Four lessons from the Pumpkin Patch collapse

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With reports that New Zealand-based children clothing retailer Pumpkin Patch has entered into voluntary administration, what business lessons can be learned? Here are four key tips to lessen the likelihood of business failure.

Stay ahead of the competition

In a hotly contested market such as childrenswear, staying ahead of the competition is crucial. Roy Morgan Research highlights in 2010 and 2014, Pumpkin Patch shopper traffic peaked at almost 220,000 people purchasing at lease one in an average four weeks, however fell to 128,000 to be eclipsed by Cotton On Kids which reached 133,000. Roy Morgan Research also points to the “stratospheric” rise of Kmart in the children’s-wear market, with the number of people shopping for children’s clothes at Kmart in an average four weeks jumping from 559,000 to 712,000 in the space of two years.

“With its cheap and cheerful kids’-wear range and a series of vibrant, attention-grabbing TV ads promoting it, Kmart is successfully luring more and more shoppers away from the competition with its fun, ‘fast-fashion’ approach,” says Angela Smith, general manager of consumer products at Roy Morgan Research.

Companies need to stand out from the crowd and remain top of customers’ minds, so marketing your point of difference and giving your brand personality is important to avoid being forgotten in a crowded market. An active presence on social media, and actively cultivating this market can also make a big difference to a brand’s overall performance.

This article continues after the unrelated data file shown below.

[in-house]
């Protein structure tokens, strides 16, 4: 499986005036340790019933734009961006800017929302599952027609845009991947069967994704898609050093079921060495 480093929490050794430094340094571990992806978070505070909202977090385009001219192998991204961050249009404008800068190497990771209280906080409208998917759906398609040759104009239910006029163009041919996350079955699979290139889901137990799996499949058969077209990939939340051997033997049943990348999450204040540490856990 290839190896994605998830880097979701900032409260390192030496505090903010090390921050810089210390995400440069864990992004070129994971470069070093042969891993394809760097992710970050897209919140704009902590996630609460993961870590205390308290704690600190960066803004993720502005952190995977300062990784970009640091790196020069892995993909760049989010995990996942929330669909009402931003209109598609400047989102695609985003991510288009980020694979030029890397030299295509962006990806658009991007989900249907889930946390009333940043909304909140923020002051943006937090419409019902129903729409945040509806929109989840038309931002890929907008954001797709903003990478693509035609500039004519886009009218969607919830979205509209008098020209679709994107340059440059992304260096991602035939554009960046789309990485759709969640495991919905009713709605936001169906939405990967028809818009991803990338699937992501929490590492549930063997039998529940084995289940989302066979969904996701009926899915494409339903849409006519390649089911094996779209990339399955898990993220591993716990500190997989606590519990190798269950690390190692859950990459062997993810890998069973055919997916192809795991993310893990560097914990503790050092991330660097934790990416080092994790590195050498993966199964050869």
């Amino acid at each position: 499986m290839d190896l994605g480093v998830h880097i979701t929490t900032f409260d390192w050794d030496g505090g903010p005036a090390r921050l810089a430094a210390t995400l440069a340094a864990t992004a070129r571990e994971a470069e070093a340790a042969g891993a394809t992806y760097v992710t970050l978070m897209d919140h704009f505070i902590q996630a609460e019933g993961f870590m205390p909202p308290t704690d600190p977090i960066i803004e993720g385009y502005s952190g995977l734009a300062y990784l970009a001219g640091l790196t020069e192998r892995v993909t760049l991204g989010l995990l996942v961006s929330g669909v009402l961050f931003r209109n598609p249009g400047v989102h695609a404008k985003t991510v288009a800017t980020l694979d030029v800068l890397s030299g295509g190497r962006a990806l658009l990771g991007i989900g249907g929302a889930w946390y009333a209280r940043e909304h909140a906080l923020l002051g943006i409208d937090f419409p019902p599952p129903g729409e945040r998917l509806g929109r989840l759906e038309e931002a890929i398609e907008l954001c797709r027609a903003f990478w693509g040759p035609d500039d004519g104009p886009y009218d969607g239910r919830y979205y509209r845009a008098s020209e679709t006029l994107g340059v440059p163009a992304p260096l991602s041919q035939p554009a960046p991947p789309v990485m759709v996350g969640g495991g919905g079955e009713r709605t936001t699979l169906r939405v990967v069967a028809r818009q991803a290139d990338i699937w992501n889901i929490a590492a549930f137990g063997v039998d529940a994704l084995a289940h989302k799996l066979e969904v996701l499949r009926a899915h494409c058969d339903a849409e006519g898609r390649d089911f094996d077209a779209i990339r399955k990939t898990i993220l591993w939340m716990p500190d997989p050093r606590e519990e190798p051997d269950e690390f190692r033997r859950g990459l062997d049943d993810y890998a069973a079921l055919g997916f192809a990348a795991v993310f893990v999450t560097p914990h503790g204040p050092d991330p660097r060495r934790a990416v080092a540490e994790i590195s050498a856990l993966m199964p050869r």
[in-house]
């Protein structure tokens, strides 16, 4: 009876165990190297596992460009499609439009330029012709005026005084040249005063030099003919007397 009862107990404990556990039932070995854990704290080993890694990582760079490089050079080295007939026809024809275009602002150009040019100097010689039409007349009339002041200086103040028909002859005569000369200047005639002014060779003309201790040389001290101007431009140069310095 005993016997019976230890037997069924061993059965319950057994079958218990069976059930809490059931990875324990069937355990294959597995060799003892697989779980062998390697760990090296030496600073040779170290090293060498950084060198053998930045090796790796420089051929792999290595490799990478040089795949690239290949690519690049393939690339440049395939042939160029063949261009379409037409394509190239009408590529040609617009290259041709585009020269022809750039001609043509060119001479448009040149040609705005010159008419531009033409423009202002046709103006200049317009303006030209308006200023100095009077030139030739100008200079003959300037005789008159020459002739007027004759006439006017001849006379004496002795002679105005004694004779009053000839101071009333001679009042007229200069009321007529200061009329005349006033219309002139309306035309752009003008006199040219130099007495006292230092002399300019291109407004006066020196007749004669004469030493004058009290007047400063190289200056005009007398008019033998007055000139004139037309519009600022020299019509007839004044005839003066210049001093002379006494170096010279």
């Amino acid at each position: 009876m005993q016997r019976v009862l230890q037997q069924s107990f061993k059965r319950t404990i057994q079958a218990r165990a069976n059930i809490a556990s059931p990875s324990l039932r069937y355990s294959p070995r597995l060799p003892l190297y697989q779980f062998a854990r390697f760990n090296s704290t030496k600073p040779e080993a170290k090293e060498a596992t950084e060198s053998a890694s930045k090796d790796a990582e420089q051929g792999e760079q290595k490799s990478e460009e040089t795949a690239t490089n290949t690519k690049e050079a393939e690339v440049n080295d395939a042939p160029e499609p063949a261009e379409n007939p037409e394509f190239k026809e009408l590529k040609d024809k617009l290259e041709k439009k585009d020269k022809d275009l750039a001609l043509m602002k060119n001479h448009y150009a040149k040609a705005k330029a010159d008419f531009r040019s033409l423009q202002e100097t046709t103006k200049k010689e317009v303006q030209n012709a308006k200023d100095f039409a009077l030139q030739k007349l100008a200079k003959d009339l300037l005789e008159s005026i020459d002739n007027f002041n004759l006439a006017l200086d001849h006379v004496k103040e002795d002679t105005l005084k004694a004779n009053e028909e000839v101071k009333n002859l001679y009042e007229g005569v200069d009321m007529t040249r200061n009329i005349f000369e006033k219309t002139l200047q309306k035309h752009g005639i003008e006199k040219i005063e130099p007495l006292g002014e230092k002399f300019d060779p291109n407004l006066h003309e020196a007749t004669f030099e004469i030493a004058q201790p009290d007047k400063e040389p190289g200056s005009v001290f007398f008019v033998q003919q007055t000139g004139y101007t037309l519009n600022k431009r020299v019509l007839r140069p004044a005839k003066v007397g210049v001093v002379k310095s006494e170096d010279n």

Cultivate brand love

Interestingly, Roy Morgan Research says that Pumpkin Patch shopper numbers do not appear to be dwindling because of any dissatisfaction with the store, having won Clothing Retailer of the Year in 2013 and been among the category’s top three scorers almost every month since then, satisfying upwards of 90% of its customers.

This indicates the fickle nature of consumers, particularly in children’s-wear where often price outweighs other factors such as quality and supporting Australasian brands. So what can brands do to cultivate loyalty if competing on price is not an option?

Marketing and customer service expert Martin Grunstein says people will make their decision on price when they are given nothing else to consider.

He thinks that value added services are fundamental.

“I challenge you to do a brainstorming session with your people and generate as many value added services and things your clients get that they don’t pay for that you possibly can,” he says. “Then go to your competitors’ clients and tell them all that you offer and say ‘I just want to make sure you are getting all these things from your current supplier’.”

How does this apply in retail?

“In retail, maybe it’s worth putting in your window that you offer free delivery or a money-back guarantee or free coffee and tea while they shop. It might just make passers-by think how they were last treated when they made a retail purchase from your competitor.”